Teaching Qi Gong to Children
Many of us have come to embrace Qi Gong or Tai Chi practice as a regular part of our lives. Qi Gong has been a stabilizing factor in my life for the last twenty years.
Acupuncture Treatment of Trauma in the Canine
From 1972 until 1976, John Ottaviano and I were treating dogs at five different veterinary clinics in the Los Angeles county area. Usually, we were at a clinic for seven to eight hours.
What to do When Today Sucks
Have you ever had one of those days when nothing went the way it should have? The patient with migraines got worse instead of better from a treatment similar to one you've effectively used on him before.
Treating LBP in Golfers: Beyond Basic Assessment
The drive to master the most efficient swing demands a tremendous amount from the lower back. Maintaining stability in a flexed posture, supporting torso rotation and repetitively supporting the golf swing all put the lower back in a vulnerable position.
May, 2002, Vol. 02, Issue 05
Tilling the Soil
By Keith Eric Grant, PhD, NCTMB
I've been enjoying the coming of the central California spring: alternating days that push temperatures into the 70s and beyond with days characterized by rain squalls dropping ice water. The daffodils started blooming early with their displays of gold and white, and trees have put forth their yearly show of pink and white blossoms. The hills, which turn golden brown in summer, are now verdant green and in places interlaced with yellow mustard. As I run with friends at noon, golden-orange poppies grace the fields and the redwing blackbirds remind us with song and swoop that we are merely visitors in a territory to which they have long ago laid claim.
These features of spring also bring me back to the days in which I was a dues-paying member of a garden club. There are lessons learned in the endeavors and rewards of gardening that long reside within the memories of our bodies and souls, forming a metaphorical guidebook for our endeavors in general. These lessons apply as well to the learning and practicing of the art and business of massage as to the tilling of the soil. A successful practice, like as garden, is not made by sitting in the shade and saying "Oh how lovely"; it requires planning and effort.
Among the first decisions in planning a garden are the choices of place and structure. What is the goal? There are plants that thrive in full sunlight and plants that require shade. There are aquatic plants that must have their feet wet, and others that will rot and die if overwatered. Choices of structure and place, once made, hold for a while, like the garden plot along a chain link fence a friend chose to support her raspberries. In choosing training and locations for massage practice, consider whether you are aiming towards relaxation and stress management, sports facilitation, or therapeutic intervention. Do you want to do orthopedic work on injuries, lend comfort to the bodily strains of pregnant women, or add touch to the lives of the aged? Do you want to run a one-person business, share a practice with others, or work within a larger organization such as a health club or spa?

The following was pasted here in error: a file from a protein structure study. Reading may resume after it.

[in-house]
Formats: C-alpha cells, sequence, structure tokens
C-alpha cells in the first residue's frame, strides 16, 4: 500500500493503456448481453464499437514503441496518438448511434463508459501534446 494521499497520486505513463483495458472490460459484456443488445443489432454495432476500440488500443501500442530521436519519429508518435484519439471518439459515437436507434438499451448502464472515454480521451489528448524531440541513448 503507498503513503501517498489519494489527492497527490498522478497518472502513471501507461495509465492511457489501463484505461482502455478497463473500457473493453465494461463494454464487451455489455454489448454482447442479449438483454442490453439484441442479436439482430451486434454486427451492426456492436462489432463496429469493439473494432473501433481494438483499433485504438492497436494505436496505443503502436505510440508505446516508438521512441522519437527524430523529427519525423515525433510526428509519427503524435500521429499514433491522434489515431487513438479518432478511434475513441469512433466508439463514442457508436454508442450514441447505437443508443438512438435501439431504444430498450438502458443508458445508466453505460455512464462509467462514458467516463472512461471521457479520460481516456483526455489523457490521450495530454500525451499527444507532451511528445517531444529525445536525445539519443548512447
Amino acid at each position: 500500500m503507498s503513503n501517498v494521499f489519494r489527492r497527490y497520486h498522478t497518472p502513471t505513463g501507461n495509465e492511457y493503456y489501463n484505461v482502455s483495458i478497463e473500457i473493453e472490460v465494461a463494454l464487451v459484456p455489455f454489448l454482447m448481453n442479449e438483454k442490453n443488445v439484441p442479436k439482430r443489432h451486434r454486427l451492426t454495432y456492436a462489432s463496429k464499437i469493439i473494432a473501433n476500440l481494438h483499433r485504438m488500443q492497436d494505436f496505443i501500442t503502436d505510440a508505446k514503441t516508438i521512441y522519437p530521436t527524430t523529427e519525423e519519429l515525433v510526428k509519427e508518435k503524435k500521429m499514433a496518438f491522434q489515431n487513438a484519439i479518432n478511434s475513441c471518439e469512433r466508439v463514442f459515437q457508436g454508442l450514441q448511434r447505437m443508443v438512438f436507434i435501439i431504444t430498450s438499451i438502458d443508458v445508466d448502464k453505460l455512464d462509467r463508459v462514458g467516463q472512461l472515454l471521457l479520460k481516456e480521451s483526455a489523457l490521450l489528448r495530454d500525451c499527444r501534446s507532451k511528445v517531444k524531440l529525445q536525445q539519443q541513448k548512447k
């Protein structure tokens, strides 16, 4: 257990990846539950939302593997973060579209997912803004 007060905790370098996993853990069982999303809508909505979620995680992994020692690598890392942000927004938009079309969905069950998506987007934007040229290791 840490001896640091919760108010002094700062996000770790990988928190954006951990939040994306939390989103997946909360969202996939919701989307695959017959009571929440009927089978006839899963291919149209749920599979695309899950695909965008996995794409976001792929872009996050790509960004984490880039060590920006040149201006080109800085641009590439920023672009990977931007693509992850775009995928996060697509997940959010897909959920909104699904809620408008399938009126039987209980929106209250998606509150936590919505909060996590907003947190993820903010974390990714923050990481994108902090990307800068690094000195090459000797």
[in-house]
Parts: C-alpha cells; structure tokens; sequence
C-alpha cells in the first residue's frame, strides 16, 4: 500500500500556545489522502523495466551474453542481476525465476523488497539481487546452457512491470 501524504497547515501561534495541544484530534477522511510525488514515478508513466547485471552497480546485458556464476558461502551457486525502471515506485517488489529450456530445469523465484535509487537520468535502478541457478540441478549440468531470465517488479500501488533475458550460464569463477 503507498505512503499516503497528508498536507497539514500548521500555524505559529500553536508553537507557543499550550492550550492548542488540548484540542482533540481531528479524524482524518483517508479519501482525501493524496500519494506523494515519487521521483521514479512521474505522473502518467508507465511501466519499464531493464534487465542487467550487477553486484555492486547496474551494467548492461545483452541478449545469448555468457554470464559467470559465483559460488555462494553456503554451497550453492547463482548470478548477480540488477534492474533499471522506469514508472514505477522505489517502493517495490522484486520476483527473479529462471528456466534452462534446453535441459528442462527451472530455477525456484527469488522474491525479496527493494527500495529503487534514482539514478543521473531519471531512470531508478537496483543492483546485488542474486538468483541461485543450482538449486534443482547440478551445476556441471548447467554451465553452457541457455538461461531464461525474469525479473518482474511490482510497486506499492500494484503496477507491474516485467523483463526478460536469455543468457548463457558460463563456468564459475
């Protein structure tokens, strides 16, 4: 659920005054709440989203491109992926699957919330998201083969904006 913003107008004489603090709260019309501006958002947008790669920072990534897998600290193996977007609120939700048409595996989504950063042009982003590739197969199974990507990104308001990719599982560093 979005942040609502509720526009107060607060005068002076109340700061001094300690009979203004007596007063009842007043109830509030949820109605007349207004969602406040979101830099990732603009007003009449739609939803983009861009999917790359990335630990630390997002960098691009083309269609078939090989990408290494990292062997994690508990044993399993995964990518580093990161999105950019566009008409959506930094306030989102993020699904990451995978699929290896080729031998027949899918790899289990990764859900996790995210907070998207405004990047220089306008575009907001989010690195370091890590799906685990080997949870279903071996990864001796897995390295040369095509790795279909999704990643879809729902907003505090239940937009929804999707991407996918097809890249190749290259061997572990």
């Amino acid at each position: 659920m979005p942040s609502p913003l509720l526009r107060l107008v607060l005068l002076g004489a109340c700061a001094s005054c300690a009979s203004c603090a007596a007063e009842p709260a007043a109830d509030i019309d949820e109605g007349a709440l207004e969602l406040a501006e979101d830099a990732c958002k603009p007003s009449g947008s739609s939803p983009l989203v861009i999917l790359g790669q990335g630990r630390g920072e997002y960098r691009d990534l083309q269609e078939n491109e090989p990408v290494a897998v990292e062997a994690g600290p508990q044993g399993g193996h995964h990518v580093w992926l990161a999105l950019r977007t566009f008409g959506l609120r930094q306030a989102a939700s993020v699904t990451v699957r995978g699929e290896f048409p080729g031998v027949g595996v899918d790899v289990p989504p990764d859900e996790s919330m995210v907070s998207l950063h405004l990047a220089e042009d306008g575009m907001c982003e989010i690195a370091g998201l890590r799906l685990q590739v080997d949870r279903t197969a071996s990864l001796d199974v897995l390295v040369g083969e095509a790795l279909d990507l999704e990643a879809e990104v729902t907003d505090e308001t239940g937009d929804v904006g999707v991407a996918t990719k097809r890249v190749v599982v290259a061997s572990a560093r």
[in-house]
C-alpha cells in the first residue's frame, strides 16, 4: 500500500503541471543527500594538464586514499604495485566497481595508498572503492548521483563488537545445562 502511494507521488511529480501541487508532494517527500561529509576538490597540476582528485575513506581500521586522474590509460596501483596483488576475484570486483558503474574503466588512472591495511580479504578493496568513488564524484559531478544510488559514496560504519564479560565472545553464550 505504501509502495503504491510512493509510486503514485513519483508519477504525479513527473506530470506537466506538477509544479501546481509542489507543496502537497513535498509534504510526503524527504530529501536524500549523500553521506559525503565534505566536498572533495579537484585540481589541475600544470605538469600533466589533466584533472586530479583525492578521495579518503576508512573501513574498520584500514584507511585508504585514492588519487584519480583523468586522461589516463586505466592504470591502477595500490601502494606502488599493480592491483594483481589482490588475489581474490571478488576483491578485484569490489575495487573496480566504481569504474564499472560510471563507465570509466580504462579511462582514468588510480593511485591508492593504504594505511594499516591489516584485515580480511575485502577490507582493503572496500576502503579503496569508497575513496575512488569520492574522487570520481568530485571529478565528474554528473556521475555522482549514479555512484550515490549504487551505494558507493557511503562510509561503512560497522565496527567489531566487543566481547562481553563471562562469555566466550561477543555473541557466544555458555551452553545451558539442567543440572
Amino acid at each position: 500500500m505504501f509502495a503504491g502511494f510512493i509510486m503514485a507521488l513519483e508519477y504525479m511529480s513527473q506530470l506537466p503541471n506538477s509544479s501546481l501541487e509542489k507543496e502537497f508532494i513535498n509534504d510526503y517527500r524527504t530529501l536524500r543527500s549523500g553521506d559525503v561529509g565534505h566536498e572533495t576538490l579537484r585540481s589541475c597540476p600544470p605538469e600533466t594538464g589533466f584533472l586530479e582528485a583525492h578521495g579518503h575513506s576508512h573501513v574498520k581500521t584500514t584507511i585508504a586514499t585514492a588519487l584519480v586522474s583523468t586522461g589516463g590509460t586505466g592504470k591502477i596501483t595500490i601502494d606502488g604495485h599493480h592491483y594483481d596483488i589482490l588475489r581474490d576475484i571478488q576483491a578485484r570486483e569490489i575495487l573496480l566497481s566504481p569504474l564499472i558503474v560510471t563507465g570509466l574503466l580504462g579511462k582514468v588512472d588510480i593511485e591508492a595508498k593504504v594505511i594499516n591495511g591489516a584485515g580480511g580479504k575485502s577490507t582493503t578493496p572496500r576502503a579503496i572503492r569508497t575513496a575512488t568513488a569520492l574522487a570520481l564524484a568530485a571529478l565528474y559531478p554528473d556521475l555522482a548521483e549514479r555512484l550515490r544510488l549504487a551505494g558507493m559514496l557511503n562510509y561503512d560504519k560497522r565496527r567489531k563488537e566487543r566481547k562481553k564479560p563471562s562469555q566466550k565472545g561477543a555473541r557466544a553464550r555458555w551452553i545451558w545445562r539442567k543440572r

Just as a gardener will consult books and landscaping experts in laying out a new back yard, tie yourself in to available resources in doing your practice plans and business goals. The Service Corps of Retired Executives (SCORE), for example, provides both e-mail counseling and offers local workshops through its chapters. I maintain a list of links to SCORE and other small business resources on the McKinnon Institute website.1
In gardening, once the site is chosen, the work of soil preparation begins. Around here, the soil is heavy clay. To grow anything other than deep-rooted weeds requires a lot of shovel work, breaking through the hard crust, turning over the soil, and mixing in lots of organic compost. It's said that "if you double your initial estimate for bags of mulch and add three you'll only end up two bags short." Similarly, creating an office space that will be of comfort to you and your clients requires some thought, work, and final adjustments. It will likely be more work than you anticipated. If you are opening your own office, there are choices to make of wall color and decor, floor surface, furniture, clothing, and massage equipment and supplies. You might find yourself doing some cleaning and painting. Even working in an existing context, some of the choices remain. Depending on your opportunities, you also may find yourself wanting to add some "just in time" learning to reinforce your knowledge and skills in a particular area.
Once the soil preparation is done, the tasks of planting and tending begin. In the practice of massage, there are tasks of networking, marketing, record keeping, and beginning to tend to the needs of clients. Here you start needing the full combination of massage skills, communication skills, and business savvy to grow your practice - a combination that Claude Whitmyer and Salli Rasberry lump together in the single coined word "tradeskill."2 They note 10 characteristic traits that they have identified in those who have the knack of making small businesses succeed: being persistent; facing the facts; minimizing risks; being a hands-on learner; being good with numbers; being organized; being able to read carefully; possessing self-starting energy; relying on cooperation; and being consistent in behavior. Over time, you'll begin to discover what efforts and clients are working for you, and begin to thin and weed the rest.
Finally, with the hard work done, there comes the time for harvesting, enjoying and sharing the fruits of you labor. There is a deep satisfaction in seeing what you have started from seed become substantial. There are also important opportunities to network with colleagues and to mentor those learning the way after you. I encourage you to take full advantage of these fruits of your "soil tilling".
Click here for previous articles by Keith Eric Grant, PhD, NCTMB.